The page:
No Laughing Matter

My family and I look forward to attending the Bath Heritage Days festival every year. It’s a great example of a community coming together to celebrate our common values. It was disappointing, therefore, to hear an ethnic stereotype as part of the pre-parade warm up on the Fourth. I’m sure the emcee meant it as a joke, but when he referred to French Canadians as the people who “wear the weird swim suits,” I wasn’t laughing. Remarks like these, no matter how light-hearted the intention might be, just reinforce old stereotypes and push us apart instead of bringing us together. Bath, like much of Maine, has a rich Franco-American heritage. Some of the earliest bath-built vessels relied on the skill and labor of Acadian immigrants. Let’s forget about Speedos and focus on the positives that unite us. If Independence Day means anything, it has to be that we are strongest when we stand together. E Pluribus Unum — “out of many, one.”

James Myall,

Topsham

The People Spoke, Legislators Didn’t Listen

I wish to commend your excellent Editorial of 3 July 2017. You hit the bulls-eye.

Our legislators have completely disregarded the will of the voters by moving to establish half of the money for education — $162 million– instead of the estimated $320 million. What gives them the chutzpah and “I know better than the voters” attitude? The people spoke clearly when they voted in the citizens referendum.

The citizens also indicated that they wanted ranked choice voting and an increase in the minimum way. I am outraged and so should every citizen in Brunswick.

Robert Morrison,

Brunswick

House Republicans Failed Maine

The Republican representatives who shut down our government, including Jeff Pierce of HD 53 — Phippsburg, Woolwich, Georgetown, Arrowsic and Dresden — had six months to work with their colleagues on a compromise budget. Instead, they sat on their hands and refused to negotiate.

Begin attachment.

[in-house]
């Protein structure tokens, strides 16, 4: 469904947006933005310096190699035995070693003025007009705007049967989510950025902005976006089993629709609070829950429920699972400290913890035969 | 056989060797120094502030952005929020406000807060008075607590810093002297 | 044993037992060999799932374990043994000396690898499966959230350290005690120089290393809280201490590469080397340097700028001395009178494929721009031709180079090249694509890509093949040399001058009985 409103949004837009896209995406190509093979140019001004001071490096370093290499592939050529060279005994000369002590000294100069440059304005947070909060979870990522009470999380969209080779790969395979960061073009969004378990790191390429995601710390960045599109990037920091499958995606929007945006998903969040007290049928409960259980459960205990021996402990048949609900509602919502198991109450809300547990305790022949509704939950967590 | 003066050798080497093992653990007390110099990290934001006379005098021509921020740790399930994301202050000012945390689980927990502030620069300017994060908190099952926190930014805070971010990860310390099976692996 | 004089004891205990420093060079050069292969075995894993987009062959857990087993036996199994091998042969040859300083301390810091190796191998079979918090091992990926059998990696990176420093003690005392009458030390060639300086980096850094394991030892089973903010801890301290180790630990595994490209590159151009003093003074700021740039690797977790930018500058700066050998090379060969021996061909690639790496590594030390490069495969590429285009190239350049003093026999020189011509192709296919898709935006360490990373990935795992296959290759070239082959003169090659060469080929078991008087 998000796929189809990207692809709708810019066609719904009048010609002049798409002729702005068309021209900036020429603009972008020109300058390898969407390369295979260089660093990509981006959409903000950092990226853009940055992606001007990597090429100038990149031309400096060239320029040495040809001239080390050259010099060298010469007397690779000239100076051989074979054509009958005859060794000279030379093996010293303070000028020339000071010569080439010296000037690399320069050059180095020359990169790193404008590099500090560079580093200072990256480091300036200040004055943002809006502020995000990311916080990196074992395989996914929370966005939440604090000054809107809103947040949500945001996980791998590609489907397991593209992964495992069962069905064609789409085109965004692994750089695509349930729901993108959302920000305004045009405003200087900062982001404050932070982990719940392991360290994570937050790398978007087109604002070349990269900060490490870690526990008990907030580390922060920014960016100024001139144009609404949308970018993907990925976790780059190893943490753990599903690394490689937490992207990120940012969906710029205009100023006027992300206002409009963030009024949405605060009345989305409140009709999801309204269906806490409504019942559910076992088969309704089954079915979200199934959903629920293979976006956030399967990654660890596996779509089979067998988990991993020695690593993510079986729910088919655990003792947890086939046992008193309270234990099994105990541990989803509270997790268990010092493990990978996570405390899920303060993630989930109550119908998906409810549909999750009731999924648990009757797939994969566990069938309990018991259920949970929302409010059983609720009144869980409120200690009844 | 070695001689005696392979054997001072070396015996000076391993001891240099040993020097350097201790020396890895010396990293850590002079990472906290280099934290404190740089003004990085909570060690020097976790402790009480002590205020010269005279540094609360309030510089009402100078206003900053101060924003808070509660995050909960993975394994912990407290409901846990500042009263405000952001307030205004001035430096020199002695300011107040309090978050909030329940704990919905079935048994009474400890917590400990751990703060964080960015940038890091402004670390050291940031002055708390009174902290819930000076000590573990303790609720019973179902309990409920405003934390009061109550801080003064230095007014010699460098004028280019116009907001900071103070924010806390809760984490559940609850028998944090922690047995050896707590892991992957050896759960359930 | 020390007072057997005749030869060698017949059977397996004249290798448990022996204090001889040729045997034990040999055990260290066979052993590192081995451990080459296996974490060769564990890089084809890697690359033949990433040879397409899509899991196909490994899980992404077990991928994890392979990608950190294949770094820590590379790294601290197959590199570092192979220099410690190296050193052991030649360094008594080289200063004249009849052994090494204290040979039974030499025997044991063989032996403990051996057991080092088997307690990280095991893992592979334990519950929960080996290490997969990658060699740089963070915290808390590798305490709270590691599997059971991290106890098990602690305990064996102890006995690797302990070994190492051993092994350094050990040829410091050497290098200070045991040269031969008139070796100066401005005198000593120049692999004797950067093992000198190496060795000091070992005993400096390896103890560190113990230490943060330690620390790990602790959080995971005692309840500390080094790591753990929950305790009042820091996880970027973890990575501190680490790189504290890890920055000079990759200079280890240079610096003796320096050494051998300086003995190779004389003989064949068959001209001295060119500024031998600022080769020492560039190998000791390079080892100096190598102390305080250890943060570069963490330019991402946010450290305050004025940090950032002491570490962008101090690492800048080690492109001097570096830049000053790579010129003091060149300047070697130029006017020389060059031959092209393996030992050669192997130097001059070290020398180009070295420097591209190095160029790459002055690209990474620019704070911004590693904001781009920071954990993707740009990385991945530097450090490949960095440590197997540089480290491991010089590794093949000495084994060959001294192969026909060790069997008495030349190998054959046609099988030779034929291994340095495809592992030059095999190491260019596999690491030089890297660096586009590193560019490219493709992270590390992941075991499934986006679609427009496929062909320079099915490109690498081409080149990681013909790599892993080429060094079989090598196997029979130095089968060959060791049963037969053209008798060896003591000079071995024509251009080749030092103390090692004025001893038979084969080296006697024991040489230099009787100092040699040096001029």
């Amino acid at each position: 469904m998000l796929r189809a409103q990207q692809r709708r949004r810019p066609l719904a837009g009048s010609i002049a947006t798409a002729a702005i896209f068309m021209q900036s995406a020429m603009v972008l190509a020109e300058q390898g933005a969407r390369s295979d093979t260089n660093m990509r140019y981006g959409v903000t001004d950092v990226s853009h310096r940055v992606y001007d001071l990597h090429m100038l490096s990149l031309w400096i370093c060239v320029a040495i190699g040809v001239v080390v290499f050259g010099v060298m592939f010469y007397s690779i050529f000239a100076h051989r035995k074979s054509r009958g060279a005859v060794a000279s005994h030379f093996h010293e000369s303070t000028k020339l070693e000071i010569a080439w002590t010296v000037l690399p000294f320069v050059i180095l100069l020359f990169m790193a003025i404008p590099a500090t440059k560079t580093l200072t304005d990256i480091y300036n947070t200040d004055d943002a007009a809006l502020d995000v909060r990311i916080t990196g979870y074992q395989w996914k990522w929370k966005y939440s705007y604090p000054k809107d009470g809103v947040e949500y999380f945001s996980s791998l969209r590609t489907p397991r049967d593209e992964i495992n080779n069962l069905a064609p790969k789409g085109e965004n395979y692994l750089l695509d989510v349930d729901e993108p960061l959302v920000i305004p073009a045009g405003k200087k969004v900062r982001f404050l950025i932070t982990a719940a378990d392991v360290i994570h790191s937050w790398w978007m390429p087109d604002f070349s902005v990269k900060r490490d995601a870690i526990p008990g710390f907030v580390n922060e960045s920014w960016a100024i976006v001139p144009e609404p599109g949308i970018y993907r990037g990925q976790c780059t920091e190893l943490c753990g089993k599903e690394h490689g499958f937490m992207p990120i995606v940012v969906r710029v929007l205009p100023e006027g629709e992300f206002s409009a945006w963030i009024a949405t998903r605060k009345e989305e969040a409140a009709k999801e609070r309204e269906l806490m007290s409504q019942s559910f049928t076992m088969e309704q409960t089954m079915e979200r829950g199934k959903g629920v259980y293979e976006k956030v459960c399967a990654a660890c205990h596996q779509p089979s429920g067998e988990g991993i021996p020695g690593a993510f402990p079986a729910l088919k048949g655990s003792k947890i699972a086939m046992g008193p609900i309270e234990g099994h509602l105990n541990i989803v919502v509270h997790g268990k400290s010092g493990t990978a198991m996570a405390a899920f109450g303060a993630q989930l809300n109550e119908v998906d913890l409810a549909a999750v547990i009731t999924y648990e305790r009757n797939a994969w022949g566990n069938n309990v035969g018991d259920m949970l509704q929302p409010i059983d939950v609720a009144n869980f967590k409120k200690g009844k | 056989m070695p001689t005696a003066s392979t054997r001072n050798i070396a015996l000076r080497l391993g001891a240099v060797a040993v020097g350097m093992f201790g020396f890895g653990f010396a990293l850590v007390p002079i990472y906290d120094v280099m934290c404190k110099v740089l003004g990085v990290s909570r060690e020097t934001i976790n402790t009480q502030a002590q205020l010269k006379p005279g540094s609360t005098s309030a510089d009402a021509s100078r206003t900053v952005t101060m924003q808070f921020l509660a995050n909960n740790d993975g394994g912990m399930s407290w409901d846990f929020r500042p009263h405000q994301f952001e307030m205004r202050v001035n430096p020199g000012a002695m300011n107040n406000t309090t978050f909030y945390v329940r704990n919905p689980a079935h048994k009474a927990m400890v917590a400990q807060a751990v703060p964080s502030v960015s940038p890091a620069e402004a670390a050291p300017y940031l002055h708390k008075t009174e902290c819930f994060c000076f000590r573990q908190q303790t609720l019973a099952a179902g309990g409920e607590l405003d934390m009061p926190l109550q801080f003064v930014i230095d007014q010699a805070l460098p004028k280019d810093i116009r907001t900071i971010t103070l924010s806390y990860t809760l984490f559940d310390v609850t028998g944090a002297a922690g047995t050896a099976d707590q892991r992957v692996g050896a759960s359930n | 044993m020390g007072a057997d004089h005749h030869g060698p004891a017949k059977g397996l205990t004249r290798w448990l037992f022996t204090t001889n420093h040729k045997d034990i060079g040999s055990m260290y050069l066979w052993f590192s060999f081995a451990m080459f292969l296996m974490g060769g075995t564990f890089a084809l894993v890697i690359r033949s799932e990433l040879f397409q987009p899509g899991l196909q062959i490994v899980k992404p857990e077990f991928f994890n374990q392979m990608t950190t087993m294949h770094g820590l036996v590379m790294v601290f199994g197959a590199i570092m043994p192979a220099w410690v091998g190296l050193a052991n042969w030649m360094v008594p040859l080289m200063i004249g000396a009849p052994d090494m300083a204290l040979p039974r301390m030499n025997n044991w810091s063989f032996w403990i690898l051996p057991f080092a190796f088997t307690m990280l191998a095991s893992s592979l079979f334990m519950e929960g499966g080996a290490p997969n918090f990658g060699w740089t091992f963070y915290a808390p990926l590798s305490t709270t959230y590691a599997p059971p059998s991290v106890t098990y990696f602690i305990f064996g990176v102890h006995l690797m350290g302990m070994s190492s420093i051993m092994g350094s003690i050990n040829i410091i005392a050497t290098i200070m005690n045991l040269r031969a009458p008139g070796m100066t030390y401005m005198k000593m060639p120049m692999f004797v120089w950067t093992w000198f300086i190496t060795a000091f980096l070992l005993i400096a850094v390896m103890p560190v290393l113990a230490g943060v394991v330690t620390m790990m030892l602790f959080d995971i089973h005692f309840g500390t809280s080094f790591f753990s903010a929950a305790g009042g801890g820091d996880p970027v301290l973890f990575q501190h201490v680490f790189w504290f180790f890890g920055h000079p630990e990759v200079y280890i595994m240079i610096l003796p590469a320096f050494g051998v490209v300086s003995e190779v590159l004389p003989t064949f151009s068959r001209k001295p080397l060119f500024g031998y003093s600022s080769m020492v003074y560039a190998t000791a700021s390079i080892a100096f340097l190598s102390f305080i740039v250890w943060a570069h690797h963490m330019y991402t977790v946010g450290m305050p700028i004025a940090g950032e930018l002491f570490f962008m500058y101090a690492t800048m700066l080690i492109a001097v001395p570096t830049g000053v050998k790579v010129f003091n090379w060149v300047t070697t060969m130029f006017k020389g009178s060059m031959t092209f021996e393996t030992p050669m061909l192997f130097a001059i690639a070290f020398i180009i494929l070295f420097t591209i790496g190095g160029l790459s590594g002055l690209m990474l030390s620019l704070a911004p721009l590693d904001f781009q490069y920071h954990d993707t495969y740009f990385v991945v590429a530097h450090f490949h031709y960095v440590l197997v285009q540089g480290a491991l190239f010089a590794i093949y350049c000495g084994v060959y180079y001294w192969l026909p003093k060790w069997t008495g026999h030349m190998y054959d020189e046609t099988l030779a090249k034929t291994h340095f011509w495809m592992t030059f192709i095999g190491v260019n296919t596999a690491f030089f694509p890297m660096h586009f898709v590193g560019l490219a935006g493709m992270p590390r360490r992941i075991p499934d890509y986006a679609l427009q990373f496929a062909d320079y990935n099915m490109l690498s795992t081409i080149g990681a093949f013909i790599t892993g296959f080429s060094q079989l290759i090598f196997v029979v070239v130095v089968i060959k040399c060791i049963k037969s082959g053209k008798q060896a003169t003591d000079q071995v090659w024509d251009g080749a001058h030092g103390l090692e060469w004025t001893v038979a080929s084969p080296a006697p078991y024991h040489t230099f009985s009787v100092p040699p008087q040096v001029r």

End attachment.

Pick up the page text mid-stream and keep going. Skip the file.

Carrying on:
They took our government hostage with a shutdown that cost the state economy $2.5 million a day in lost or delayed wages (nearly $70,000 in Sagadahoc County alone). They had a list of demands, including radical changes to tax policy, education reform and other existing laws the governor dislikes. Such proposals should have gone through the regular legislative process of committee hearings and debate. But the Republicans have put them forward as bargaining chips in what the governor has described as “a game of chicken.”

Our state legislators have one constitutional requirement: to pass a budget every two years. In a divided government that requires consensus building and compromise. House Republicans failed in their most basic obligation to Maine citizens.

The impact of this shutdown will go beyond the financial hardships faced by more than 12,000 state workers who were locked out of their jobs or forced to work without pay, even as they have mortgages or rent to pay and families to feed and clothe. Halted construction projects, unprocessed permit applications, plumbing inspection delays, minimally staffed parks and public facilities at the height of the tourist season, all have a negative impact on Maine’s citizens and economy as a whole.

Joan V. Smith,

Phippsburg